Conrad Murray Trial Update – Michael Jackson was so heavily drugged in the hours before his death.
Conrad Murray trial coverage continues… One medical expert testified Thursday suggesting that Michael Jackson would have been incapable of self-administering the massive dose of propofol that killed him.
Dr. Steven Shafer, who presented a number of possible scenarios for Jackson’s overdose, said one posed by Dr. Conrad Murray’s defense – that the star gave himself the powerful anesthetic – is “crazy” “He can’t give himself an injection if he’s asleep,” he told jurors. The more likely scenario was that Murray placed Jackson on an IV propofol drip on the morning of his death then left later to make a series of phone calls as the singer slept, Shafer stated.
Jackson probably stopped breathing before Murray returned, and the singer’s lungs emptied while the propofol kept flowing into his body, the witness said.
“This fits all of the data in this case and I am not aware of a single piece of data that is inconsistent with this explanation,” Shafer said.
Earlier, Shafer took the jury through a virtual chemistry class with diagrams and formulas projected on a large screen. He indicated the residue of drugs found during Jackson’s autopsy suggested Murray gave his patient much larger doses of sedatives than he told police. He also said Jackson would have been extremely groggy from the drugs administered by IV throughout the night.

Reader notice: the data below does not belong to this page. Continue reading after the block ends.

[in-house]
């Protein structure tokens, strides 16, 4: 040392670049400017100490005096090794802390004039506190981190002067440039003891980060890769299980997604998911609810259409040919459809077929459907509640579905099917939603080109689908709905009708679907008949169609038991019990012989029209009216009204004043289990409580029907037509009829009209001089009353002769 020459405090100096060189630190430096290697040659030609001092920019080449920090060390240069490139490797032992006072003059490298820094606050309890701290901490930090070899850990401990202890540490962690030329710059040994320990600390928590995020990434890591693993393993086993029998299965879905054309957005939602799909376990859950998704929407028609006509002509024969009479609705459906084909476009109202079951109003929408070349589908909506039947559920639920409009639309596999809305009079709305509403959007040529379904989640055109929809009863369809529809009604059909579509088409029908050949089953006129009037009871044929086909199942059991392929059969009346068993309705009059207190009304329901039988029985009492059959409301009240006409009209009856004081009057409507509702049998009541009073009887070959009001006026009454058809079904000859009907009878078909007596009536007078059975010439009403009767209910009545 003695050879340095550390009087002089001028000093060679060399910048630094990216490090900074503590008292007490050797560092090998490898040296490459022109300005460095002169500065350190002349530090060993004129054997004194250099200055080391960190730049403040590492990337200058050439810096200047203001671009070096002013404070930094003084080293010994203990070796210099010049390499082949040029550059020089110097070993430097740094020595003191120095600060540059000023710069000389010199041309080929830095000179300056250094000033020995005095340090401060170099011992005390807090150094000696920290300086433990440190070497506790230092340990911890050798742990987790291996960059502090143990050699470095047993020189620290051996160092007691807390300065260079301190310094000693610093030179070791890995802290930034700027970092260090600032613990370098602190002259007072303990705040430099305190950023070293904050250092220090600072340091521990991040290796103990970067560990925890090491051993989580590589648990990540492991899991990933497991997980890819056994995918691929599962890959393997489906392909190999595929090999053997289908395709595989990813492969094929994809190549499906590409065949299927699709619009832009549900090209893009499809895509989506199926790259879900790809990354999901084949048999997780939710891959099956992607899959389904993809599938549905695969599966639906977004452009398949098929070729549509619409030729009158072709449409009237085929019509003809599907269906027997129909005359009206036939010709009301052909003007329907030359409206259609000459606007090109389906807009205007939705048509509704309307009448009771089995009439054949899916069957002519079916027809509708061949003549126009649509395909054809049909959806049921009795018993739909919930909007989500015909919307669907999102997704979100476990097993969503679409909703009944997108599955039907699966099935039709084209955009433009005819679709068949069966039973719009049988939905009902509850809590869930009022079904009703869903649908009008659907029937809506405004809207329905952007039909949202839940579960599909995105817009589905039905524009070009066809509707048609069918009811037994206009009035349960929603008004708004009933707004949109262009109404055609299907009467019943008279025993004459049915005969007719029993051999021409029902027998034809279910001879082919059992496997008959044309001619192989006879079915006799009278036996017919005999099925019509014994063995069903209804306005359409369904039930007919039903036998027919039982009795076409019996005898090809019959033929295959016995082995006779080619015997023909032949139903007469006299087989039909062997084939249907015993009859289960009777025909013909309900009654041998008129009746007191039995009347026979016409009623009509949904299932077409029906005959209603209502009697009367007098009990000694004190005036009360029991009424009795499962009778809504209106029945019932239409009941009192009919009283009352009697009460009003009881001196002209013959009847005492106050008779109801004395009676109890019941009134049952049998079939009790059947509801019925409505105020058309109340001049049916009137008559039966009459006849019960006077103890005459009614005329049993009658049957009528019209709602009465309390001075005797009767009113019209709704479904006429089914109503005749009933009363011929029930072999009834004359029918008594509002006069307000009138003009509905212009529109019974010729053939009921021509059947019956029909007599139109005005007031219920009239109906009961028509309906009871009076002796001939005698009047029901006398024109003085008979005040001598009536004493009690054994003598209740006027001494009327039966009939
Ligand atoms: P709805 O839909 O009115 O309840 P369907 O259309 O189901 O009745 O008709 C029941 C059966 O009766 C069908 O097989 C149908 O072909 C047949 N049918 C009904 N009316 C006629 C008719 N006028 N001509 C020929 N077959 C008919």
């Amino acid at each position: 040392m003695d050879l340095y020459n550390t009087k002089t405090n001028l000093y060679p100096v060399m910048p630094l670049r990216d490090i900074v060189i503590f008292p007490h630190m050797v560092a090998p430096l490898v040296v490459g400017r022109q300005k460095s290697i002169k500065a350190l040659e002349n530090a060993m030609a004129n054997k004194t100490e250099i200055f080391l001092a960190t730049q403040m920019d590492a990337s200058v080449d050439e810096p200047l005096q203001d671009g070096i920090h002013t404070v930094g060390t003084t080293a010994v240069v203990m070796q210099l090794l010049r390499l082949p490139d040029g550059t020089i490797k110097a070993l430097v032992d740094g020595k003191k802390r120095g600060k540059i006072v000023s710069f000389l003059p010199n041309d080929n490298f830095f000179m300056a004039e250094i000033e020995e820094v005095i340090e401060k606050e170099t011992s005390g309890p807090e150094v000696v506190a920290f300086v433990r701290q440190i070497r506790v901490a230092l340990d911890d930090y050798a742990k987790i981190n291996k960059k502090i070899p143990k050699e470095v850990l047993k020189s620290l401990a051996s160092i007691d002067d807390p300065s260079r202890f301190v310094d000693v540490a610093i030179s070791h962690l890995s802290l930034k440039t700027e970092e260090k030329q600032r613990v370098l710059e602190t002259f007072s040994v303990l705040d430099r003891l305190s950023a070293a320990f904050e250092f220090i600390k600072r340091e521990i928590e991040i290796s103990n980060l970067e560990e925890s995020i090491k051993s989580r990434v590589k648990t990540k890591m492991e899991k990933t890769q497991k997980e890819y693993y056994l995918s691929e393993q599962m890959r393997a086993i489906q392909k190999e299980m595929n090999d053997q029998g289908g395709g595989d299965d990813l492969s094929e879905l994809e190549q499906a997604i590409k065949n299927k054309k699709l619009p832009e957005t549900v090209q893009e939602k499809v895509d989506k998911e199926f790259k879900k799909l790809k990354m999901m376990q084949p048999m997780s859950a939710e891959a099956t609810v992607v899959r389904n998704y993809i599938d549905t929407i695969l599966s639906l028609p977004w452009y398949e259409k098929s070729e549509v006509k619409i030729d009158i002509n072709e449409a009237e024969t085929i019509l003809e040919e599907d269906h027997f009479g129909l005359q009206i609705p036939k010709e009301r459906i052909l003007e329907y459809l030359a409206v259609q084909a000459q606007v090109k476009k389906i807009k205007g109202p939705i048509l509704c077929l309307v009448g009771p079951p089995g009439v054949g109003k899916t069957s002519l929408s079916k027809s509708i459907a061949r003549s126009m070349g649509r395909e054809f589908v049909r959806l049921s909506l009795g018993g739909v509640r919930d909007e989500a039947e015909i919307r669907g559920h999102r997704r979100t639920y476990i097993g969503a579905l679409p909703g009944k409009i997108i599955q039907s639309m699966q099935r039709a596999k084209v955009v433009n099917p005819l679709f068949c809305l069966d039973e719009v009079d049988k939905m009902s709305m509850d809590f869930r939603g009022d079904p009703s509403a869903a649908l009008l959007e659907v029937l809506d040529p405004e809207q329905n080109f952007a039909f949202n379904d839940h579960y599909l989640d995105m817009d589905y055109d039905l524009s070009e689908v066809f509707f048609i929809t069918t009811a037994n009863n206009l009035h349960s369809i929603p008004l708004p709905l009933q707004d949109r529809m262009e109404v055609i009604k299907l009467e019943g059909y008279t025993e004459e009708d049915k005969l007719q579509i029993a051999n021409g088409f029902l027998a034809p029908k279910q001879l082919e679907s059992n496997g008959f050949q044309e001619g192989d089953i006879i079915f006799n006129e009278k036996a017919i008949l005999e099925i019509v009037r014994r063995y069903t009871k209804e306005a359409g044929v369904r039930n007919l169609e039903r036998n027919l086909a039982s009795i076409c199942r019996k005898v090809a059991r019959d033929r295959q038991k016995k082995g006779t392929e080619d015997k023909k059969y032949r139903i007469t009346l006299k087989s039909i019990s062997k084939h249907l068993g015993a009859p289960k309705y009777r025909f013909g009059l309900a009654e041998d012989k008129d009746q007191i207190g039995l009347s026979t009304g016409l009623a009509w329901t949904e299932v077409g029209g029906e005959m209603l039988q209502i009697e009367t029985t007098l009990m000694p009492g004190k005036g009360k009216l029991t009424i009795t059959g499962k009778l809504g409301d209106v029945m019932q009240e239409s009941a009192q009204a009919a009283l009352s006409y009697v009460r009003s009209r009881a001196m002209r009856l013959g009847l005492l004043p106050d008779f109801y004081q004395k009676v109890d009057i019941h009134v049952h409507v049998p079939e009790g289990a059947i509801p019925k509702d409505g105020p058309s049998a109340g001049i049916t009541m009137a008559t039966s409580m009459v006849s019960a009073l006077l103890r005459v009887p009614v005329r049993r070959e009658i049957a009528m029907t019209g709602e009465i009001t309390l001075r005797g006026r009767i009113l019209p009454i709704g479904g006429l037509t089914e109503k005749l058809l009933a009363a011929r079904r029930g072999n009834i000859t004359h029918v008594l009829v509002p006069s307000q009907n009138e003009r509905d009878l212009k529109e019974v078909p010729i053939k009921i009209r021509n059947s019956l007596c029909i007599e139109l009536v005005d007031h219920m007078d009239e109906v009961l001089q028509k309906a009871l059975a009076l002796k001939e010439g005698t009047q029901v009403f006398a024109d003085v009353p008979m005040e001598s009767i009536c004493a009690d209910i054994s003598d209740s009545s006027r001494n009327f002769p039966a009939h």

Murray told police he was away from Jackson for just two minutes – a period during which the defense says the singer could have grabbed a syringe and given himself additional propofol.
“People don’t just wake up from anesthesia hell bent to pick up a syringe and pump it into the IV,” Shafer said, reminding the jury that the procedure was complicated. “It’s a crazy scenario.”
Conrad Murray Trial Witnesses
He also said it was unlikely that Jackson injected himself with a needle because the pop star’s veins were too deteriorated and the procedure would have been extremely painful.
Witnesses have said Jackson knew the drug had to be diluted with lidocaine in an IV to prevent burning when it entered the veins.